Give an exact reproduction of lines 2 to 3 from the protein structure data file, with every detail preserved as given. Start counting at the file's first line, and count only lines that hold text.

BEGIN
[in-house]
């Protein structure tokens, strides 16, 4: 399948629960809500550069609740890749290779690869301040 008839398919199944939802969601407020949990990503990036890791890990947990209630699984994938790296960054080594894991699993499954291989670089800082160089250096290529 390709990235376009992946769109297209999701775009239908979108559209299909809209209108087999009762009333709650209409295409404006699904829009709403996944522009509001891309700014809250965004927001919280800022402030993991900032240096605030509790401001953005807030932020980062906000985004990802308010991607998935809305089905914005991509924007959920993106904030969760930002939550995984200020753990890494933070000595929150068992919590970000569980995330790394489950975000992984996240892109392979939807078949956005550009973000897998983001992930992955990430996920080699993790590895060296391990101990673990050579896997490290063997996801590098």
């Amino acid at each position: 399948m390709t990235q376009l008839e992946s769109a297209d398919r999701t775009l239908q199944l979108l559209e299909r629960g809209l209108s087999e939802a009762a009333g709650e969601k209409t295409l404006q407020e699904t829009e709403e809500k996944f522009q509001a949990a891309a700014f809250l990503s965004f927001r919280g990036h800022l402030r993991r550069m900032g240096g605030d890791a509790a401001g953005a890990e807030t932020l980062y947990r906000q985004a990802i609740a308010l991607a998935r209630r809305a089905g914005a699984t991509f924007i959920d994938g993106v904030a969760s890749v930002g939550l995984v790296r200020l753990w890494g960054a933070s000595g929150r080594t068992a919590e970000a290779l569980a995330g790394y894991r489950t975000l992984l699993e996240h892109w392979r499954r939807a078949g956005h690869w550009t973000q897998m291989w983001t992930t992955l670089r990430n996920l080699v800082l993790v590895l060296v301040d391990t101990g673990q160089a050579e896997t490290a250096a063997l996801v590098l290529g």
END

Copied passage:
């Protein structure tokens, strides 16, 4: 399948629960809500550069609740890749290779690869301040 008839398919199944939802969601407020949990990503990036890791890990947990209630699984994938790296960054080594894991699993499954291989670089800082160089250096290529 390709990235376009992946769109297209999701775009239908979108559209299909809209209108087999009762009333709650209409295409404006699904829009709403996944522009509001891309700014809250965004927001919280800022402030993991900032240096605030509790401001953005807030932020980062906000985004990802308010991607998935809305089905914005991509924007959920993106904030969760930002939550995984200020753990890494933070000595929150068992919590970000569980995330790394489950975000992984996240892109392979939807078949956005550009973000897998983001992930992955990430996920080699993790590895060296391990101990673990050579896997490290063997996801590098």
């Amino acid at each position: 399948m390709t990235q376009l008839e992946s769109a297209d398919r999701t775009l239908q199944l979108l559209e299909r629960g809209l209108s087999e939802a009762a009333g709650e969601k209409t295409l404006q407020e699904t829009e709403e809500k996944f522009q509001a949990a891309a700014f809250l990503s965004f927001r919280g990036h800022l402030r993991r550069m900032g240096g605030d890791a509790a401001g953005a890990e807030t932020l980062y947990r906000q985004a990802i609740a308010l991607a998935r209630r809305a089905g914005a699984t991509f924007i959920d994938g993106v904030a969760s890749v930002g939550l995984v790296r200020l753990w890494g960054a933070s000595g929150r080594t068992a919590e970000a290779l569980a995330g790394y894991r489950t975000l992984l699993e996240h892109w392979r499954r939807a078949g956005h690869w550009t973000q897998m291989w983001t992930t992955l670089r990430n996920l080699v800082l993790v590895l060296v301040d391990t101990g673990q160089a050579e896997t490290a250096a063997l996801v590098l290529g």